Animals are a great help to the police and the military in practically all countries in the world. However, they all come to a point where it is time to retire. Sometimes, however, retired police dogs cannot find the home they deserve. Therefore, Mexico has launched a new system to help police dogs who are retiring.
According to Renato Sales Heredia, Mexico’s security commissioner, police dogs will be able to live with a family when they retire. Of course, it has always been possible to find a home for most of the old dogs in different ways, including with the trainers and colleagues, but not all police dogs have always had the same turn.
The first generation of retired police dogs in Mexico begins with Rosty. He is a police dog with nine years of impeccable work and trained as a drug dog in Colombia. As federal police Jorge Luis de Aquino says, many police dogs have been killed after leaving service. Fortunately, this has now changed.
The police dog belonging to the police King David Villalobos, Tokyo, may come to live with his partner. Villalobos has two little daughters who can hardly wait to take him home and give him all the love and care he deserves during his last years of life – and it may be worth mentioning that these dogs retire at 9 or 10 years of age but can live up to 5 or 6 more years.
Both Tokyo and his partner Rey have survived many dangerous situations in their fight against the drug cartels. Tokyo has special skills that include finding drugs, sniffing out hidden money and illegal weapons.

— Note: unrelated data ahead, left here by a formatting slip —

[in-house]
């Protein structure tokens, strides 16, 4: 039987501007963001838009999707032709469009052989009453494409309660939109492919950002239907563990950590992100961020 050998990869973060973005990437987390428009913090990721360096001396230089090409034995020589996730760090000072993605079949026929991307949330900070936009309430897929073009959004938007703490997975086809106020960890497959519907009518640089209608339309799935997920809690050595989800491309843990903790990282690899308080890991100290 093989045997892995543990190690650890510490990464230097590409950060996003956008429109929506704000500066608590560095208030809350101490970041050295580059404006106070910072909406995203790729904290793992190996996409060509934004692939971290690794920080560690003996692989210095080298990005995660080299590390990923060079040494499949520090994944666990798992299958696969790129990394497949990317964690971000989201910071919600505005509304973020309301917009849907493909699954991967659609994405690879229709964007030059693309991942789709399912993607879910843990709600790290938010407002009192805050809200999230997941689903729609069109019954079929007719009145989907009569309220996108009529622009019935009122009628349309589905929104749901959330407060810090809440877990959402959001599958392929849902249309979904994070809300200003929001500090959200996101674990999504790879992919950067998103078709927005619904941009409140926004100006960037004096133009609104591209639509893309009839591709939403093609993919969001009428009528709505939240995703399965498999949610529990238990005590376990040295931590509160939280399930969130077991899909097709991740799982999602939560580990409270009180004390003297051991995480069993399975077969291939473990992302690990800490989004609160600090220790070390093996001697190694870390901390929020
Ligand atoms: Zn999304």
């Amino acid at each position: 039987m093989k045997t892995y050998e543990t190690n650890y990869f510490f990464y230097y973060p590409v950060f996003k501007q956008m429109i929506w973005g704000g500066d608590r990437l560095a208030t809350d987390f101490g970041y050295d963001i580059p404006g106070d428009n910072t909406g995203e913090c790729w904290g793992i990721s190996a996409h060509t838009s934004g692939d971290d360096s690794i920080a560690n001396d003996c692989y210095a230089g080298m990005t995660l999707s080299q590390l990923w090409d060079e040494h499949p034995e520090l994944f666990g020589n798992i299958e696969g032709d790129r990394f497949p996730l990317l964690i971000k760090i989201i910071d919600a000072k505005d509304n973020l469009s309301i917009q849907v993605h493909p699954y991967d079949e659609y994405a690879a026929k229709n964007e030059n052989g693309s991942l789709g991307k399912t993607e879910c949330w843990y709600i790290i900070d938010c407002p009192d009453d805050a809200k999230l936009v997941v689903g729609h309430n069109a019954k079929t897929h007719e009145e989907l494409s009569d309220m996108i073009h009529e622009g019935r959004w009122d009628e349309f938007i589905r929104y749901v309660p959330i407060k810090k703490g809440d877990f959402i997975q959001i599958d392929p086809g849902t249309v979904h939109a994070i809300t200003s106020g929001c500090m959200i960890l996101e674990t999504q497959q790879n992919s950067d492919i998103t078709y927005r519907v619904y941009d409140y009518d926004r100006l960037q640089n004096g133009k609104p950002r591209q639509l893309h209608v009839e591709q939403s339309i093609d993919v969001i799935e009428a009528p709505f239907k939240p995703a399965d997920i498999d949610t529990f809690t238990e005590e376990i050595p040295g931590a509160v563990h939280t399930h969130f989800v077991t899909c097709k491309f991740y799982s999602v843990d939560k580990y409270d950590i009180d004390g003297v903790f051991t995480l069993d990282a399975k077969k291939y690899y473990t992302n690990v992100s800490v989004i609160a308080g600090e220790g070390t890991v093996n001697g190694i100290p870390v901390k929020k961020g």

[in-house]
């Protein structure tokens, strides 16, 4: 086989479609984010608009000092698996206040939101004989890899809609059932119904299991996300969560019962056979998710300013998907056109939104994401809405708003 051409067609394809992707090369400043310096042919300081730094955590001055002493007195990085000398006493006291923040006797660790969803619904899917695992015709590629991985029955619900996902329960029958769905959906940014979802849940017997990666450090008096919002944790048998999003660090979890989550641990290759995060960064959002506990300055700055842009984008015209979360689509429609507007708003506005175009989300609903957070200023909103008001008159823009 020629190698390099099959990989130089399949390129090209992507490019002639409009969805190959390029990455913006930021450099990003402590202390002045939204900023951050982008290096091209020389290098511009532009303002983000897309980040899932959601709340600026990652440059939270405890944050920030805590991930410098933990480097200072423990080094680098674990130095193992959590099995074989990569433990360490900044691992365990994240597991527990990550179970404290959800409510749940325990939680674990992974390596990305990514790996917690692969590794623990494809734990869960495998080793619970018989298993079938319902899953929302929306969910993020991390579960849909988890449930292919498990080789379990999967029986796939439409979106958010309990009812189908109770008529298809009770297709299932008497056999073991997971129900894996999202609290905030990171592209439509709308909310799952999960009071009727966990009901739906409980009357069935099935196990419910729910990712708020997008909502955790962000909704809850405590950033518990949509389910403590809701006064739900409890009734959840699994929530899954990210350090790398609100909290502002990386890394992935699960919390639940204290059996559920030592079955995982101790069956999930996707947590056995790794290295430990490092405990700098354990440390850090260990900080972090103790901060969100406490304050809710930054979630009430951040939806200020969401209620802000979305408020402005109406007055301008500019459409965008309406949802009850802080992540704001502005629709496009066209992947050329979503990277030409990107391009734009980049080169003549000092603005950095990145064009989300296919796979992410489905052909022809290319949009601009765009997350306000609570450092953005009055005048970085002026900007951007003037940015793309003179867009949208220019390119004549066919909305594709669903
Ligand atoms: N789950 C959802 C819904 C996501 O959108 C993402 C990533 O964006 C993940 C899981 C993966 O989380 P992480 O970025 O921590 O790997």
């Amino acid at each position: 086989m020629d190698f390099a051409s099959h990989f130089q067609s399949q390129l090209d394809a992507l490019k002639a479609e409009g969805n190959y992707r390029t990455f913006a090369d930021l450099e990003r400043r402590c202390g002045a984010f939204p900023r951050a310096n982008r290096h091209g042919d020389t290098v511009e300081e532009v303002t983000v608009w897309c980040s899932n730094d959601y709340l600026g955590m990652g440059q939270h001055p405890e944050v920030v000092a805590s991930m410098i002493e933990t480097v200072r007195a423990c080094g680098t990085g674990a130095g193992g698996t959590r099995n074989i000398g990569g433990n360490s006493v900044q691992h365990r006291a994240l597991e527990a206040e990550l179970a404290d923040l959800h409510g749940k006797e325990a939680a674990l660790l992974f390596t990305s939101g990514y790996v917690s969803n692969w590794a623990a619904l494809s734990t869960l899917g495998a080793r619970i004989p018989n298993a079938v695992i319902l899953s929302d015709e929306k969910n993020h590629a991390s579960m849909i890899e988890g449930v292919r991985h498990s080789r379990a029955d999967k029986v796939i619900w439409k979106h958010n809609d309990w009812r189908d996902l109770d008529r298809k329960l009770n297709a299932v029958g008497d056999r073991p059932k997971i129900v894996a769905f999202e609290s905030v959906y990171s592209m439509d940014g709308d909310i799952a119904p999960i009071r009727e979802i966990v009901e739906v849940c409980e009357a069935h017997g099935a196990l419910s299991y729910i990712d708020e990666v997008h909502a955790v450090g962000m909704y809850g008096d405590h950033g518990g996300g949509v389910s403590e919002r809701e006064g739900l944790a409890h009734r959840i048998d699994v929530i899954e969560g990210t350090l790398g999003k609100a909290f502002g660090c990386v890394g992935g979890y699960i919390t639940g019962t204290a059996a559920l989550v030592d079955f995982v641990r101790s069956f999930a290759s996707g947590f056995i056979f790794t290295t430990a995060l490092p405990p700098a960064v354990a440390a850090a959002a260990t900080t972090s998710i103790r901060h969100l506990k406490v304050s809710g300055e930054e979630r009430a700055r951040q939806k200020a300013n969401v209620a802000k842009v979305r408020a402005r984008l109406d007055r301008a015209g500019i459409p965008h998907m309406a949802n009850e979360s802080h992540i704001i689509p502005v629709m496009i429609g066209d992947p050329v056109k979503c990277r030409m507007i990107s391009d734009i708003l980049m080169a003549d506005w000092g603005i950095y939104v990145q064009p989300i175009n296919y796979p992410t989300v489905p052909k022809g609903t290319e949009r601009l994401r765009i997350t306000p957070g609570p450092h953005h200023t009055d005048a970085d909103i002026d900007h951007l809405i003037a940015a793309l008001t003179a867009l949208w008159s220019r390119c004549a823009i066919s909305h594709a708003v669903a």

Another story is about the dog Claudia. She is a black Labrador retriever who has been a loyal companion to police Carmen Durán for 9 years. Together, they have investigated more than 30 bomb threats in 2009 alone, and all this after surviving an attack by organized criminals in a public place in the city of Morelia. This was during the celebration of the anniversary of Mexico’s independence.
The future of these dogs
Dogs that cannot accompany their old colleagues home end up in the Asociación Canófila de México, which will be responsible for finding a suitable adoptive family for the dog. As Manelich Cartilla Craviotto says, “these dogs were just a tool for the institution and were treated accordingly.”
But now they are recognized for what they are: dog police that exist for the safety of citizens. Therefore, they have the right to a good continued life after retiring. From now on, anyone who wants to adopt an old police dog in Mexico can do so.
Since 2014, the voluntary organization Retired Dogs 112 has worked with police dogs. Their job is to find suitable homes for the dogs when they retire. Brian’s story is one of the most emotional. He worked for many years but eventually had to give his younger colleagues a place because of his physical health.
This beautiful black-haired German Shepherd had worked on several high-risk assignments with the Spanish police. Eventually, Raphael and his family adopted him. This is thanks to the decision of voluntary organizations to help retired dogs meet families that can give them a home.
According to Rafael, born in Barcelona, his children saw the dog as a policeman and a real hero. When he finally ended up with the family , it only took him two months to get used to life as a pet.
Image source: lanacion.com.ar and www.elconfidencial.com